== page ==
While consumers don’t want to go through a bunch of steps to transact, FitPay’s system could make some nervous. If a merchant for instance accidentally rings up an item twice or rings up an item that the customer doesn’t want there isn’t a way to stop the transaction right at the point of sale. Instead disputes are dealt with on the back end by FitPay.

True to its name, FitPay is also focusing on the health and fitness data that can be gleaned from wearables. The company is building a rewards platform and sees a future where merchants and brands pay to access this data and push offers to consumers. For example, Jamba Juice might want to reward consumers with a free smoothie if they walk 10,000 steps a day, said Orlando.

FitPay charges the merchant a per-transaction fee, and the consumer-facing mobile app that ties into the wearable could be monetized in the future as well.

FitPay plans on launching its wearable sysytem in May 2015. The company is currently beta testing the product with several merchants and banks but wouldn’t disclose their names.

FitPay expects its merchant and banking partners to help promote and distribute its wristbands. The company also plans to tie into some of the open fitness platforms, such as MapMyFitness (owned by Under Armour) and MyFitnessPal.

Wearables are getting a significant amount of attention as the end of 2014 nears. PNC is readying its tech to deploy on wearables. PayPal is continuing its wearable wallet push by supporting the Pebble smartwatch.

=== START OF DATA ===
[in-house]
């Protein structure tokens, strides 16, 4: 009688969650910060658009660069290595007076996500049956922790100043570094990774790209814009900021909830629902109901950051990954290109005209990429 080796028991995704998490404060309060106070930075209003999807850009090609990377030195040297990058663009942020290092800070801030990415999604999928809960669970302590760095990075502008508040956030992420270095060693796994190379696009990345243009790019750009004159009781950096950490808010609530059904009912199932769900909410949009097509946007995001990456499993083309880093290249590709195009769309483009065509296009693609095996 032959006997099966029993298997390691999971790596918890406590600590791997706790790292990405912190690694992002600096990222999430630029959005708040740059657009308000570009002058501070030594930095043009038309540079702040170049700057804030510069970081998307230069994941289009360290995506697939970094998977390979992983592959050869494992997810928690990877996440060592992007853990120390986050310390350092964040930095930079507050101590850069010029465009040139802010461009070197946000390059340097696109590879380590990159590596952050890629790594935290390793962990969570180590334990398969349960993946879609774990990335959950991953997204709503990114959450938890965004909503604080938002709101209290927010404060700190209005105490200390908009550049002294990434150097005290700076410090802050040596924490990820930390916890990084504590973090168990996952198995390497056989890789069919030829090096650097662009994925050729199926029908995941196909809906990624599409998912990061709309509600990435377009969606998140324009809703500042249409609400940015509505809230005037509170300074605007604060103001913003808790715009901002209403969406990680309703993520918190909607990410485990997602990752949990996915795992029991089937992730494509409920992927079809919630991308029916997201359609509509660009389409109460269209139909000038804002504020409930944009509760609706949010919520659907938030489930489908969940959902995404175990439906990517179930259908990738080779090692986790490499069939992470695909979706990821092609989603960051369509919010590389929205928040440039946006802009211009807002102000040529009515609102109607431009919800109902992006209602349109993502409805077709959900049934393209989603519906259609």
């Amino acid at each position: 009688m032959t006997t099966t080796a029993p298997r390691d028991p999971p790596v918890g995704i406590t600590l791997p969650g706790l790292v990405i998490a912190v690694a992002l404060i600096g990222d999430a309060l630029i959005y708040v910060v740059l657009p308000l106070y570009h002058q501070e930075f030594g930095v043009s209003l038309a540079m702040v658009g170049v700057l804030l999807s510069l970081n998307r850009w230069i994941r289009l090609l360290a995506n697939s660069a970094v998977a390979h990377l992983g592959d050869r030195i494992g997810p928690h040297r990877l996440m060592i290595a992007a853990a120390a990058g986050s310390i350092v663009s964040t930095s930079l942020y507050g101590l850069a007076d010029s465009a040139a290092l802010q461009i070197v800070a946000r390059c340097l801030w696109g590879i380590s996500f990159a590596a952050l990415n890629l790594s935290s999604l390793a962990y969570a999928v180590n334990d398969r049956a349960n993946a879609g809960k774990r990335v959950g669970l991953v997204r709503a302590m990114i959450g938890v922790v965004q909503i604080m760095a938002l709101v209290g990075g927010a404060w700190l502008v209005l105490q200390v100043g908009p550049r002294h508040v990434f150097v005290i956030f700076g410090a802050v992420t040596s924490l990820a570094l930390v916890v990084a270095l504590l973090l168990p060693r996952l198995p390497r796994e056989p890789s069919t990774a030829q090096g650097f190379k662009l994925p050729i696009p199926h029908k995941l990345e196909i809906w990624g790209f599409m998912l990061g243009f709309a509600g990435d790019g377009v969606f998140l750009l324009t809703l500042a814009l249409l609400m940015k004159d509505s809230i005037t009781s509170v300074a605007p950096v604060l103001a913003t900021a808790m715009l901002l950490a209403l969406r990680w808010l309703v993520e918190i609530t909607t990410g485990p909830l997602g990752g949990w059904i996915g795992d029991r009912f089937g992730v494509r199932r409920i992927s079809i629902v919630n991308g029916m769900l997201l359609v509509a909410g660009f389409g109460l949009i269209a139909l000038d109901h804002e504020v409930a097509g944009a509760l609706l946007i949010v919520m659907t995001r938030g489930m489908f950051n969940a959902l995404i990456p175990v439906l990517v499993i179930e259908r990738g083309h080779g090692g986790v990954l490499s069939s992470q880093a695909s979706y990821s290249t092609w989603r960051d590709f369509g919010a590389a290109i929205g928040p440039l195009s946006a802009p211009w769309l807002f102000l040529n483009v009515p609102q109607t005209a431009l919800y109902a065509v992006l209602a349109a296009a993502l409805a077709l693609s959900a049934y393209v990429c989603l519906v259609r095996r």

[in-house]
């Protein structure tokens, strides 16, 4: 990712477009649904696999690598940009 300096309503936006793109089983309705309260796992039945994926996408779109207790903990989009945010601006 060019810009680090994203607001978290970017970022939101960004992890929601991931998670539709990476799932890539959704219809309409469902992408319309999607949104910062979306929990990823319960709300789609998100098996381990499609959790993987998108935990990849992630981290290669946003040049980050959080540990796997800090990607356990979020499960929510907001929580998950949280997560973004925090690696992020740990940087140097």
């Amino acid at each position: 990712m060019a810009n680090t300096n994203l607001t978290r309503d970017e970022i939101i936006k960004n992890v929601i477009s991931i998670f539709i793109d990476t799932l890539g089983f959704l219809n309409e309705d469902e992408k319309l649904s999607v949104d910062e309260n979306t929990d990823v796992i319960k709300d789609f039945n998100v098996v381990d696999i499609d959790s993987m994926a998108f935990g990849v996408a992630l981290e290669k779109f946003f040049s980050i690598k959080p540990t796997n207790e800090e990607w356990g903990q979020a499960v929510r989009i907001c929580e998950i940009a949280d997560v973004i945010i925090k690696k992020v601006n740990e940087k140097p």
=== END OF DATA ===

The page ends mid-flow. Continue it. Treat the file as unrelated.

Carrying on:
Disney reports sharp adoption of its payment-capable MagicBands, which also work as hotel keys and theme park tickets. And the upcoming Apple Watch will support Apple Pay.


No Wallet, No Phone, No Card Required – But Ya Gotta Have Heart

By D.J. Murphy, Editor-in-Chief, CardNotPresent.com

The emerging trend of fitness wearables, a passion for taking friction out of payment transactions and melted chocolate coalesced over the past year into a startup that hopes you never have to take a wallet—or a phone—out of your pocket to pay for things ever again.

FitPay, a California-based company, was conceived when CEO Michael Orlando, a payments veteran from CyberSource and authentication technology company Jumio, went on a bike ride. Orlando and a friend planned a long ride with a stop for refreshments, so he took along a pouch with his phone, a credit card and a chocolate energy bar. When the pair finished their ride on the hot California day, Orlando’s hopes for a cold beer were dashed when he opened the pouch and his energy bar had melted over his phone and the card, rendering both of them useless. More